Poplar Island ranks among those that would have been gone a decade ago if not for a massive restoration project. In the 1800s, the island had an area just over 1,000 acres and held a small town of about 100 people. By the 1990s, the island was nearly gone, containing a mere 10 acres of land. In the left image, taken by the Landsat 5 satellite on June 28, 1997, Poplar Island had been reduced to a tiny green dot surrounded by clouds of silt-laden water.

In 1998, the U.S. Army Corp of Engineers began to restore Poplar Island. The project serves two purposes: it restores lost habitat to birds and turtles, and it provides a use for material dredged from Baltimore Harbor and Chesapeake Bay shipping lanes. The method of restoration is visible in the center image, taken on June 21, 2006. Engineers built dikes around sections of the island and have been gradually filling in the center with dredged silt. By 2006, the island had regained the shape it held in the 1800s.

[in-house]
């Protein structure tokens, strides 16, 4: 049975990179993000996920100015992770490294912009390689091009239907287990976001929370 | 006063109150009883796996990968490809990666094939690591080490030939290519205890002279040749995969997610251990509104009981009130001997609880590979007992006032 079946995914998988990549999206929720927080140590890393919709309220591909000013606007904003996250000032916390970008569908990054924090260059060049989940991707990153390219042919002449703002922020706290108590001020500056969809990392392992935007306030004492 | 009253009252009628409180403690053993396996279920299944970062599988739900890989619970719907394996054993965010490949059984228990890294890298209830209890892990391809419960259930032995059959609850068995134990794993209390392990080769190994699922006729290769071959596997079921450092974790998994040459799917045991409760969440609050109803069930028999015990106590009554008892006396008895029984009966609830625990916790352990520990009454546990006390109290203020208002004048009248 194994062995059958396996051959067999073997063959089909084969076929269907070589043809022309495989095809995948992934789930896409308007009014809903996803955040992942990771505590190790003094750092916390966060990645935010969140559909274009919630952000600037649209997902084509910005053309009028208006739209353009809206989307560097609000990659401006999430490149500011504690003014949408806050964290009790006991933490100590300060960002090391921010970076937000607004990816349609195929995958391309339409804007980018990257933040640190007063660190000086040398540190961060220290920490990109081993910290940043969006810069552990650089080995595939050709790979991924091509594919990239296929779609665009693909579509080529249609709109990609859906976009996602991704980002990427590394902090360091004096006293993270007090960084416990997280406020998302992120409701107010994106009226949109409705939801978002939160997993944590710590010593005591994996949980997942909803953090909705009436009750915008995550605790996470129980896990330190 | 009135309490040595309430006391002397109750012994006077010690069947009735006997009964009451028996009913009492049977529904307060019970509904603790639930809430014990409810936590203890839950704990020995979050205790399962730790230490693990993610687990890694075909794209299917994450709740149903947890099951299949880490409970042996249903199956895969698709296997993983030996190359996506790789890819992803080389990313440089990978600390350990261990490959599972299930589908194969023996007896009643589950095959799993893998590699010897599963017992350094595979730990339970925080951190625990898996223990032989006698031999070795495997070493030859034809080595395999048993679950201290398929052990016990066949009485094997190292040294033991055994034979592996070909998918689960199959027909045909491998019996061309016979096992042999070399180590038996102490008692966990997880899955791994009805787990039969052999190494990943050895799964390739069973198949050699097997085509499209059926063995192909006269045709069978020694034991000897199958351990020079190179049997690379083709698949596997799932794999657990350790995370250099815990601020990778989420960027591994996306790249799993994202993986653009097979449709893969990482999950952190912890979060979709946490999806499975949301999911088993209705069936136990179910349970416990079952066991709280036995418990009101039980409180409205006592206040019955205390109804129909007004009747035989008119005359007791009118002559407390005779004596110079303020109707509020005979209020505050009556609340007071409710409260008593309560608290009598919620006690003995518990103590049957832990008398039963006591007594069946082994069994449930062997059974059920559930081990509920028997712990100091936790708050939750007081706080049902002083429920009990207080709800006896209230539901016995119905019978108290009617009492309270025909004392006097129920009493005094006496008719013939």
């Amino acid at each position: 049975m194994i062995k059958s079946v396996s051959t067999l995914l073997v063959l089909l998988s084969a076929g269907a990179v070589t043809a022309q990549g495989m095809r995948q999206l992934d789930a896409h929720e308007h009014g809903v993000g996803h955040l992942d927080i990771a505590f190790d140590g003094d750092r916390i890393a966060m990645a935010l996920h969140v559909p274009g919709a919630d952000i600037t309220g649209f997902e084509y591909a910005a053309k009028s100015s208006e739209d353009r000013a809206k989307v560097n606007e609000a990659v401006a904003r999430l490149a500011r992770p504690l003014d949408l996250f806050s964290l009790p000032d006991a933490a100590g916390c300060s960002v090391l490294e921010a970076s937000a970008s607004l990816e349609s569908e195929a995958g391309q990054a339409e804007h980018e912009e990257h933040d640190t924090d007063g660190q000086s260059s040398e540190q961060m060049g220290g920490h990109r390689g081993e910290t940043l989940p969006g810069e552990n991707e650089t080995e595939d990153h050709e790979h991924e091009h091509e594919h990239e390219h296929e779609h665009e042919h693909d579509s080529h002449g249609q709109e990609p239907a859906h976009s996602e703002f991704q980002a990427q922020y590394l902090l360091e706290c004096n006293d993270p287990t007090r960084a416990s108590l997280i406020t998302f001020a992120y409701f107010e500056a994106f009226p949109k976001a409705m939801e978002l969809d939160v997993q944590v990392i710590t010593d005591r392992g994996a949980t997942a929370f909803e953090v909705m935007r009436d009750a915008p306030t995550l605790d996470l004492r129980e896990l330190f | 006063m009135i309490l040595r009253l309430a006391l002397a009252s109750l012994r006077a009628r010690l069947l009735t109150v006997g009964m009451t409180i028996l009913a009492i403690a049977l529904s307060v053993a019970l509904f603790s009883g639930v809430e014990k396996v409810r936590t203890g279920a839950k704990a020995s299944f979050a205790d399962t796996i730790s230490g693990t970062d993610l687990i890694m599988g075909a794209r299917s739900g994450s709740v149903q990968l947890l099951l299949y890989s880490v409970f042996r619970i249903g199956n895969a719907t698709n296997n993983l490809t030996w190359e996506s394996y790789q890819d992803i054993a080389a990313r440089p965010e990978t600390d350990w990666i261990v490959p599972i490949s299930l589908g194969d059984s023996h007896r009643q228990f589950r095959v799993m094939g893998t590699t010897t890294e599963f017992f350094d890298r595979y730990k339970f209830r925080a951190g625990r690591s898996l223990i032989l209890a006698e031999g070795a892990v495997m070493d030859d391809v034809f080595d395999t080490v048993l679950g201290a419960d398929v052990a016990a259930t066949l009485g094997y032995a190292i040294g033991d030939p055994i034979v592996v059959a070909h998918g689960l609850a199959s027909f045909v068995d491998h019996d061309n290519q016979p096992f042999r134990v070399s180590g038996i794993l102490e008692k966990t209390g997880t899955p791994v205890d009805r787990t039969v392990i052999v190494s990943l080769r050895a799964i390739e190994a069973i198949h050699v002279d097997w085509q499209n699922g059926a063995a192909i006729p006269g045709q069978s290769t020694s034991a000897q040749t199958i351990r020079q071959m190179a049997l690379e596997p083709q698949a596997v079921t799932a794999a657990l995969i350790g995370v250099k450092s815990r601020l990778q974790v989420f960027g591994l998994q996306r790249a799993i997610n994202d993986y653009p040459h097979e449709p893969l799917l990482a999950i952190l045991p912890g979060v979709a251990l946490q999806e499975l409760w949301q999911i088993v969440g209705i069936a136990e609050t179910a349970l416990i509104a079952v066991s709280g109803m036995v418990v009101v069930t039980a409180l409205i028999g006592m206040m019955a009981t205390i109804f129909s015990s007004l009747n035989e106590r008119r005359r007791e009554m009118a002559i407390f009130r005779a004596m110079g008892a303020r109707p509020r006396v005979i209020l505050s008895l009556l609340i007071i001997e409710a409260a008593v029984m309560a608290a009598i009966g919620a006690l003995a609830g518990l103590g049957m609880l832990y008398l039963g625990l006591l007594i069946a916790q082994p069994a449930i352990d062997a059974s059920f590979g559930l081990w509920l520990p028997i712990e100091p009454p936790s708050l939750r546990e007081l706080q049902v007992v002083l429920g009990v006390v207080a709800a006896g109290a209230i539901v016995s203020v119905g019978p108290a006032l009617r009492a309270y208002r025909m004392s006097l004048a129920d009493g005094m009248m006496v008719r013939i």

As each cell is filled with new soil, the Army Corp of Engineers plants vegetation. The right image, taken on July 5, 2011, shows that much of the island has been re-vegetated. Poplar Island now has an area of 1,140 acres and may continue to expand by another 500 acres before the restoration is completed in 2027. Upon completion, Poplar Island will be half wetlands and half uplands covered by forest. The restoration project is expected to cost $667 million, says the U.S. Army Corp of Engineers.